Environment

Experts plan for diminishing dhufish stocks

JOHN SIBENALER

Dhufish numbers are dangerously low and experts say they will not improve until sustainability measures are changed.

A soon to be released study by the University of Western Australia has found sanctuary zones, where fishing is not allowed, are effective.

Dhufish prices reached $80 per kg at Easter with an estimated 650,000 people enjoying recreational fishing in WA each year the introduction of sanctuary zones is likely to be unpopular with many fishers.

UWA researcher Kris Waddington said the study identified sanctuary zones covering 20 per cent of dhufish habitat were three times more effective than seasonal closures for 20 per cent of the year.

Dhufish crisis: Dr Kris Waddington believes sanctuary zones are the answer.

“Sanctuary zones are more effective than seasonal closures for managing this species as they protect fish year round, providing a refuge where juvenile fish can grow into large adults,” he said.

“If we could design a species that would respond well to sanctuary zones, the species would be long-lived, slow growing, residential and highly susceptible to post-release mortality which are all life history characteristics of our dhufish.”

Management measures introduced in 2009, including individual bag limits and a two-month seasonal closure, are yet to be evaluated but the study supports the introduction of spatial closures as a more effective sustainability strategy.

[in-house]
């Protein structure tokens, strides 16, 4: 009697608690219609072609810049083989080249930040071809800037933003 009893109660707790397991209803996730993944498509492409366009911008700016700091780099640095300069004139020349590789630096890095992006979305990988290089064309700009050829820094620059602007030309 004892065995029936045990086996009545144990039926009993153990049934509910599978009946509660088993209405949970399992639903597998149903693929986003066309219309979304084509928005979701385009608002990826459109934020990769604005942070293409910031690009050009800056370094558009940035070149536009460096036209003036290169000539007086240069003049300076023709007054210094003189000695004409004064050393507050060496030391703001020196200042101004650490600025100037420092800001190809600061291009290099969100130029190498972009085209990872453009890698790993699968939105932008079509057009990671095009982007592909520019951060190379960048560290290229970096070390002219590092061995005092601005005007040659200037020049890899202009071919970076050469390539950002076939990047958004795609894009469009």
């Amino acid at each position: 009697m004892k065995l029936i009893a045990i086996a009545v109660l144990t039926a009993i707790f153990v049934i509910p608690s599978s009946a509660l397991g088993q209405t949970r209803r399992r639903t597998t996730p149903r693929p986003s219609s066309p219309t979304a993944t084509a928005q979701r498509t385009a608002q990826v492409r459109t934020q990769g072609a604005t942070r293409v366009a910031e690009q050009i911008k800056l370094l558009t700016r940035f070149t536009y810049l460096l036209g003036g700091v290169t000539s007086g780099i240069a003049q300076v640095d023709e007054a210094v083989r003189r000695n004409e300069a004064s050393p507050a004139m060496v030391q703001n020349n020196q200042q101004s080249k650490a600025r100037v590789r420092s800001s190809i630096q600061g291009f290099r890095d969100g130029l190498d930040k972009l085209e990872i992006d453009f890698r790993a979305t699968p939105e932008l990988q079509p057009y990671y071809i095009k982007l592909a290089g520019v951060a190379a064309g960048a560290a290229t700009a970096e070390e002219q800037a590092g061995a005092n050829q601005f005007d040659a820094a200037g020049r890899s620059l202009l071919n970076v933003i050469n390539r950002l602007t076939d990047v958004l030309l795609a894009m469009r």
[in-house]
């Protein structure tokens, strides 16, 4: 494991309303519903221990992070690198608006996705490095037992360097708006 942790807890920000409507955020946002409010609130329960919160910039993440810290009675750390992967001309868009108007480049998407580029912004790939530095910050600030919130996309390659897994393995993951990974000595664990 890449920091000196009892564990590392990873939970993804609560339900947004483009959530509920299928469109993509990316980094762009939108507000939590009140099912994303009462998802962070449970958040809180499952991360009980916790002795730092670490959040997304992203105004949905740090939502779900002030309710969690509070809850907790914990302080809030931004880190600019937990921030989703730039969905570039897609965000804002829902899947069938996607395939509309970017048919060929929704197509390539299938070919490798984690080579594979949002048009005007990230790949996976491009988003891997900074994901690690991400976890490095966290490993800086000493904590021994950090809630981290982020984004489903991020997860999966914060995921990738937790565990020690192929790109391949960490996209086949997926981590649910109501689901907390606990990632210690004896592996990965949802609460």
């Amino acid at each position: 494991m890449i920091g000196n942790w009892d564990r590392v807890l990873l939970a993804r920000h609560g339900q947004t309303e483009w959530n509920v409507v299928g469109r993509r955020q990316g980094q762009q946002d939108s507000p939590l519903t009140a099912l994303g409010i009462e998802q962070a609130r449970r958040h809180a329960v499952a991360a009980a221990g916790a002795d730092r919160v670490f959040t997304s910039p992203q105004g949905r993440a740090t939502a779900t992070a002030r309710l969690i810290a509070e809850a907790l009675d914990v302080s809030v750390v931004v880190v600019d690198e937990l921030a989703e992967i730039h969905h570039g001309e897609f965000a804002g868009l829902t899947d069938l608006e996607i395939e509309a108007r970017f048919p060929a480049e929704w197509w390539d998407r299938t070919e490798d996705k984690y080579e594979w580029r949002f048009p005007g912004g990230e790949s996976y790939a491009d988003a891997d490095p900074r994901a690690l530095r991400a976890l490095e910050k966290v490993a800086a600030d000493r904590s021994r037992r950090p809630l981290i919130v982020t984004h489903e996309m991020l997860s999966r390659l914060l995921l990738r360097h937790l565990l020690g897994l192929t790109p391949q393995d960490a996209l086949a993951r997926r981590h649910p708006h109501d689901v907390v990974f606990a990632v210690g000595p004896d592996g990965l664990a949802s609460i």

“If you talk to fishermen around Perth they are finding it increasingly difficult to capture dhufish, suggesting the stocks are declining,” Dr Waddington said.

Recfishwest regional policy officer Andrew Rowland said careful analysis should be done before new measures were implemented.

He said Recfishwest were not averse to sanctuary zones or marine parks but a proper risk assessment and clearly stated objectives should be set down.

“There are environmental groups who are not interested in sustainable fishing and would like to make large-scale no-take areas,” he said.

“Some of these groups correctly state this objective outright, while others hide it behind the guise of fisheries management.”

Both commercial and recreational fishers have targeted dhufish in WA.

A 2007 analysis into the status of dhufish stocks found the species to be over-exploited and reductions in fishing mortality of at least 50 per cent were recommended to ensure stock recovery.

Management measures for recreational fishers were introduced in 2009.

An evaluation of these management measures is being done by the Department of Fisheries WA and is expected to be released this year.

Published in the Western Independent October 2010

Categories: Environment, Sport

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